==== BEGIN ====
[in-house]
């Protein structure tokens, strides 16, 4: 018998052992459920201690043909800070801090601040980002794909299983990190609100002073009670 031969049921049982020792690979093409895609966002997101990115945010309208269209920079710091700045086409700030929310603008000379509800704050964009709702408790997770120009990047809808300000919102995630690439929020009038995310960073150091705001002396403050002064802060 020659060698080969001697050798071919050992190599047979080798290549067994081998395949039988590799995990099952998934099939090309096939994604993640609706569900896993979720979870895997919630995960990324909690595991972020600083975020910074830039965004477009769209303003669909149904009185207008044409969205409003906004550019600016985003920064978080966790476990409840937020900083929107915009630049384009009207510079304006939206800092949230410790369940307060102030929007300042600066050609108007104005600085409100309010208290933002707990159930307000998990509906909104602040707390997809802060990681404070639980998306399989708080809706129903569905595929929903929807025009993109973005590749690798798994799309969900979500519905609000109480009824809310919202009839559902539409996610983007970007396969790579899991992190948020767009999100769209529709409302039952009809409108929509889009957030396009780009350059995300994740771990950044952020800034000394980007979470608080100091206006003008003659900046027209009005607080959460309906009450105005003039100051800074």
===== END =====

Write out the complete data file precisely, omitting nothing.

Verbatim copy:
[in-house]
């Protein structure tokens, strides 16, 4: 018998052992459920201690043909800070801090601040980002794909299983990190609100002073009670 031969049921049982020792690979093409895609966002997101990115945010309208269209920079710091700045086409700030929310603008000379509800704050964009709702408790997770120009990047809808300000919102995630690439929020009038995310960073150091705001002396403050002064802060 020659060698080969001697050798071919050992190599047979080798290549067994081998395949039988590799995990099952998934099939090309096939994604993640609706569900896993979720979870895997919630995960990324909690595991972020600083975020910074830039965004477009769209303003669909149904009185207008044409969205409003906004550019600016985003920064978080966790476990409840937020900083929107915009630049384009009207510079304006939206800092949230410790369940307060102030929007300042600066050609108007104005600085409100309010208290933002707990159930307000998990509906909104602040707390997809802060990681404070639980998306399989708080809706129903569905595929929903929807025009993109973005590749690798798994799309969900979500519905609000109480009824809310919202009839559902539409996610983007970007396969790579899991992190948020767009999100769209529709409302039952009809409108929509889009957030396009780009350059995300994740771990950044952020800034000394980007979470608080100091206006003008003659900046027209009005607080959460309906009450105005003039100051800074």